Commentary: Specialty Pharmacy: The Whole Package

Pharmacy Times
Volume 0

Pharmacies entering the specialty drug market will need to deliver key elements in order to succeed.

The specialty drug market certainlyhas everyone’s attention.Depending upon which study youwant to believe, the specialty drug marketis the fastest growing area of healthcare in terms of cost, experiencingbetween 20% and 40% growth per year.Providers, payers, and drug manufacturershave all taken note, and arescrambling to manage this emergingenvironment. The rate of introductionof new therapies is stunning, and keepingup with the changes represents asignificant strategic challenge to all parties.The individuals who manage thisdevelopmental phase most skillfullywill ultimately benefit the most.

It is difficult to discuss somethingwithout first defining it, and clarifyingexactly what a specialty drug is canbe particularly challenging, as there isno standardized definition. In general,specialty drugs are defined by:

  • High cost: Many such drugs cost hundreds or thousands of dollars per treatment.
  • Chronic diseases: Many are used to treat diseases where therapy is provided over a longer period of time.
  • Complex care: The clinical acuity of related treatments is often high, requiring the provision of an abundance of professional services.
  • Handling requirements: Refrigeration, special storage requirements, and the ability to be mailed are often cited as defining elements.
  • Biologically based: Drugs based on protein molecules derived from living cells or other such biologically based medication therapies are often classified as specialty drugs.
  • Specific administration requirements: Specialty drugs are often injected or infused, and also may be administered transdermally or via inhalation.

Benefit plan and reimbursementinfrastructure vary significantly, alternatingbetween standard pharmacy andmajor medical benefits. Whereas pharmacyhas historically been viewed asa product-based modality, the servicecomponent of specialty drug administrationis often significant.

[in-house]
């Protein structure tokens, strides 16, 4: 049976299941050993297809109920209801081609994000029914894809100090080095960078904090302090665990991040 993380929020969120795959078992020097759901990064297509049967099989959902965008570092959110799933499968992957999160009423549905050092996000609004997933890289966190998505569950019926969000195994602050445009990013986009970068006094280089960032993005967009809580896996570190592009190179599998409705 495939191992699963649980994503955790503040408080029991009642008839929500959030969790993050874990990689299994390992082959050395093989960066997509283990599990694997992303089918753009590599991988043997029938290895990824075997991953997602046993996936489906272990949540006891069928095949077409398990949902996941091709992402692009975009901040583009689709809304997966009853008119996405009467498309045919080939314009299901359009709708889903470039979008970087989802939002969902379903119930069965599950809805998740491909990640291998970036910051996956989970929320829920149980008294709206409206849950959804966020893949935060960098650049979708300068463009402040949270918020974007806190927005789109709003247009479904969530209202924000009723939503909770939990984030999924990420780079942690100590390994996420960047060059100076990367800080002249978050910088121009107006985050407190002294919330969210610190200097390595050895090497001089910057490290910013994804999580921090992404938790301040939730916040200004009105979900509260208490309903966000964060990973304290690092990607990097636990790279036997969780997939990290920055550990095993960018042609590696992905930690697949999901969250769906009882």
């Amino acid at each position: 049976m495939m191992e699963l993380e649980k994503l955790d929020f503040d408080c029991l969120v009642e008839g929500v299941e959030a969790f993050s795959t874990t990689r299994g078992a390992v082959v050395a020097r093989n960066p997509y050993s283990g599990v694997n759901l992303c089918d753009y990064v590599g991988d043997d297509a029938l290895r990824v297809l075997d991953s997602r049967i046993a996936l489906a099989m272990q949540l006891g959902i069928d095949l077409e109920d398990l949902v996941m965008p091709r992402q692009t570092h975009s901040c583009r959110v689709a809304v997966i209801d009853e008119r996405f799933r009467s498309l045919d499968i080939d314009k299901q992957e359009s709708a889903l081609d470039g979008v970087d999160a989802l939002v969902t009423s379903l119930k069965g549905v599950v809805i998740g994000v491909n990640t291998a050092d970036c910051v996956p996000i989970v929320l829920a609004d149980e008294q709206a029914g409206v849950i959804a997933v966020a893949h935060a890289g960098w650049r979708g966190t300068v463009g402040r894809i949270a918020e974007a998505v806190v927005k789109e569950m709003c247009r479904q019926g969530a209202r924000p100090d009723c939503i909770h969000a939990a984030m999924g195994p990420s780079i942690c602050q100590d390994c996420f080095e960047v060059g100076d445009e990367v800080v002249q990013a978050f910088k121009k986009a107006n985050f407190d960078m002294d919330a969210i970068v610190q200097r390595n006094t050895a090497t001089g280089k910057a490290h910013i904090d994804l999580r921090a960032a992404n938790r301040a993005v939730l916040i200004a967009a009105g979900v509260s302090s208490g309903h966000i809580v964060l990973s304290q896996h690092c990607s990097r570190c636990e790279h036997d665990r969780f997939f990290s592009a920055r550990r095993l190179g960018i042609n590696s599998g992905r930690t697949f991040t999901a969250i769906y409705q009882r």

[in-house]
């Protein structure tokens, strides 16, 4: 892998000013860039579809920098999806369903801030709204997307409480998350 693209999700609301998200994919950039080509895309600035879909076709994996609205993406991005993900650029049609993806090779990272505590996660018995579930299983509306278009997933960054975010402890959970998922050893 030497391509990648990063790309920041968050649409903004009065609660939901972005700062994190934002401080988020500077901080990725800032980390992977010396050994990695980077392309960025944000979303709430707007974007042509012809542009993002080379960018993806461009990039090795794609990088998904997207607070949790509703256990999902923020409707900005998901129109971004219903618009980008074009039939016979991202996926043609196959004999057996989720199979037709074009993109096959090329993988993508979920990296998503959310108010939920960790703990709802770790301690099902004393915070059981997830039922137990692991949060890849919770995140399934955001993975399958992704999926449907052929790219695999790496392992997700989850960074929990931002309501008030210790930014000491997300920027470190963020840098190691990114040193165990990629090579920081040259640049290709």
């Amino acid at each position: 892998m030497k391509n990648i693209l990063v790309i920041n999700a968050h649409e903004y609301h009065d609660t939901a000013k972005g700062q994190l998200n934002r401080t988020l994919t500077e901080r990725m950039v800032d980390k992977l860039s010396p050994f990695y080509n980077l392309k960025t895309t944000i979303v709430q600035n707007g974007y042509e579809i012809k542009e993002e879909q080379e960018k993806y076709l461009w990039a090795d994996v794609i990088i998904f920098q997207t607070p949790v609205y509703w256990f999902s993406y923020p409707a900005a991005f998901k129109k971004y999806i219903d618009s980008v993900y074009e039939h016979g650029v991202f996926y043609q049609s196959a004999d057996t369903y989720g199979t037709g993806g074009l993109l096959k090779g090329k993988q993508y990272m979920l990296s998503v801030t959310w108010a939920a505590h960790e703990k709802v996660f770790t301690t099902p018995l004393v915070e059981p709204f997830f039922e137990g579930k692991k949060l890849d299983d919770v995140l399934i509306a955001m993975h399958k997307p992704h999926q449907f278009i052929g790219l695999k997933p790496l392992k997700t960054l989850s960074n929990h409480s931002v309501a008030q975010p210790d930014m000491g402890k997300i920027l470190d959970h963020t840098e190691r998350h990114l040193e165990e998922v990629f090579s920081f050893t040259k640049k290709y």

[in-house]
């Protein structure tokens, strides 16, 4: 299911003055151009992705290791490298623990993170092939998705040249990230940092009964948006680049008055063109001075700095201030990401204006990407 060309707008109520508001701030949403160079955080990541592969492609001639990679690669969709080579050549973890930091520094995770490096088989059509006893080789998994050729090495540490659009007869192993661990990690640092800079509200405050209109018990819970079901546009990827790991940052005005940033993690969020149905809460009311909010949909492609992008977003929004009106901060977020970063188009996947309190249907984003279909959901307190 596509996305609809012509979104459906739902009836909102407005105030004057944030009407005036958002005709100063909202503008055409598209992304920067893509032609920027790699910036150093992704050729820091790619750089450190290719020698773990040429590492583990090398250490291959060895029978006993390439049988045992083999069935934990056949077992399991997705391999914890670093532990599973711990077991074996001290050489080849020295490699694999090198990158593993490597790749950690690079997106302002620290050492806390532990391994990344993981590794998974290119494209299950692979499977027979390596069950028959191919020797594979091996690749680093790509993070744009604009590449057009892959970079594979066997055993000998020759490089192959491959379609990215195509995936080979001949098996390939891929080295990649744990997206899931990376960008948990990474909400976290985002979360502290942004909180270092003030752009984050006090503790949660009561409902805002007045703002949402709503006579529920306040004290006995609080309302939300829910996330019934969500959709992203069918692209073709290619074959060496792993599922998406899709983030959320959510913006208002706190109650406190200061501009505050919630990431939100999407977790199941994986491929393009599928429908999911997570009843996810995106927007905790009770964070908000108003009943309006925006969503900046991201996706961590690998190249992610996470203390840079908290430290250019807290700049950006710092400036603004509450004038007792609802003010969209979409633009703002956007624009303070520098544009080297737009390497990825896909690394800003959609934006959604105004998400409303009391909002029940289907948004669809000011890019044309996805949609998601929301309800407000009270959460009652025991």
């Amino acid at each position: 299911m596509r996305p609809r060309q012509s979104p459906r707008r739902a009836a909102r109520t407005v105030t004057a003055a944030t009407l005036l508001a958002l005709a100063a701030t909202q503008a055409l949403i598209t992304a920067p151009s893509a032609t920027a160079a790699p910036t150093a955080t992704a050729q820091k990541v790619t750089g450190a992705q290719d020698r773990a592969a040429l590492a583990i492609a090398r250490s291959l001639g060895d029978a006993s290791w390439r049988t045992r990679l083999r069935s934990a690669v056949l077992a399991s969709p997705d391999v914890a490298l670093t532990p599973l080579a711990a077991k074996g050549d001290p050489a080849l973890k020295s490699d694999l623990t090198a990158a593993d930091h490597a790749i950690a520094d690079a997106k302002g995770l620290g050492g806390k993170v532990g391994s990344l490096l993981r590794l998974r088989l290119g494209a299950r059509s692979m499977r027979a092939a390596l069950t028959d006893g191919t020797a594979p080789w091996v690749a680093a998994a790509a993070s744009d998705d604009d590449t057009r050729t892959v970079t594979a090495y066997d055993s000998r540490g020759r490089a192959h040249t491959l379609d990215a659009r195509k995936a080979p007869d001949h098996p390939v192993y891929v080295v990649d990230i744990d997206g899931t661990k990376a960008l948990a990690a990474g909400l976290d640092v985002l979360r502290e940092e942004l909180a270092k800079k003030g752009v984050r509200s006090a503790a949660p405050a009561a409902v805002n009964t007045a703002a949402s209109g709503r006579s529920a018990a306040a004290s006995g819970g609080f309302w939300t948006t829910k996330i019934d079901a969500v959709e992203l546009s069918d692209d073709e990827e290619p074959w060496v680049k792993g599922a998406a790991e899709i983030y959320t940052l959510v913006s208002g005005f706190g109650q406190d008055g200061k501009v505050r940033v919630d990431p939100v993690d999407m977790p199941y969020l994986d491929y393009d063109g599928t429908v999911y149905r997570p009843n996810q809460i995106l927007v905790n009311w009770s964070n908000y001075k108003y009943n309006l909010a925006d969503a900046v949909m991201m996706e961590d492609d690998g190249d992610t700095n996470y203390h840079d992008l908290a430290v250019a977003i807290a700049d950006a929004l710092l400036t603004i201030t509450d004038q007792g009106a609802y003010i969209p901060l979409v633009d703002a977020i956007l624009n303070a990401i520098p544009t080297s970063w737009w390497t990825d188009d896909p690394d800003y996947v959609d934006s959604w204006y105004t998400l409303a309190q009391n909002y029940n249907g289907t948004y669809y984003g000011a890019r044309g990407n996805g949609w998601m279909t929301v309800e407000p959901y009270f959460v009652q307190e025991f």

A pharmacy’s patients can be quitediverse as well, each with divergentexpectations. For instance, hospitalsneed a safe and effective site of serviceto discharge inpatients; drug manufacturerswant high-quality providers thatcan supply outcomes information; andpatients want to receive the highestquality of care. Also, pharmacies desireassurance of reimbursement and a fairreturn on investment.

A pharmacy seeking to enter thesepotentially profitable markets must beable to serve all the needs of thesedisparate constituents. Key elements todeliver include:

Ability to Access Applicable Drugs

In theory, this is accomplished via contractingwith the drug manufacturers, butin practice these agreements are difficultto acquire, as the manufacturers haverestricted distribution channels, detaileddata submission prerequisites, andextensive clinical program requirements.At minimum, expect to be required toprovide complete patient demographics;detailed clinical outcomes information;patient and physician satisfaction surveyresults; and data submitted on a timelybasis and in a format that meets allmanufacturer requirements.

Ability to Provide All ServiceComponents

Successful providers in the specialtydrug arena must be able to offer not onlyproducts and data, but also comprehensiveclinical services including pharmacokineticdosing, which requires accessto lab and other diagnostic test results;sterile compounding, including meetingthe requirements of USP 797; nursingservices where applicable; and comprehensivepatient education, whichis considered a core component ofany effective disease state managementprogram.

Ability to Get Paid

This means not just paid, but paid fairlyand with respect and consideration ofall of the components that go into providingsuch a comprehensive and clinicallyacute service. Health plans that areaccustomed to the more traditional roleof pharmaceutical intervention often donot realize the cost and level of servicenecessary for an effective specialty drugprogram. This has led to attempts tocommoditize the field into nothing morethan a derivative of cost of goods sold.Providing education to those responsiblefor reimbursing health-related servicesis a key component of a specialtydrug program.

If you can master this environmentby developing comprehensive patientcare programs, gaining access toapplicable medications, and acquiringpayer source contracts, you may beable to play a role in the specialty drugmarket.

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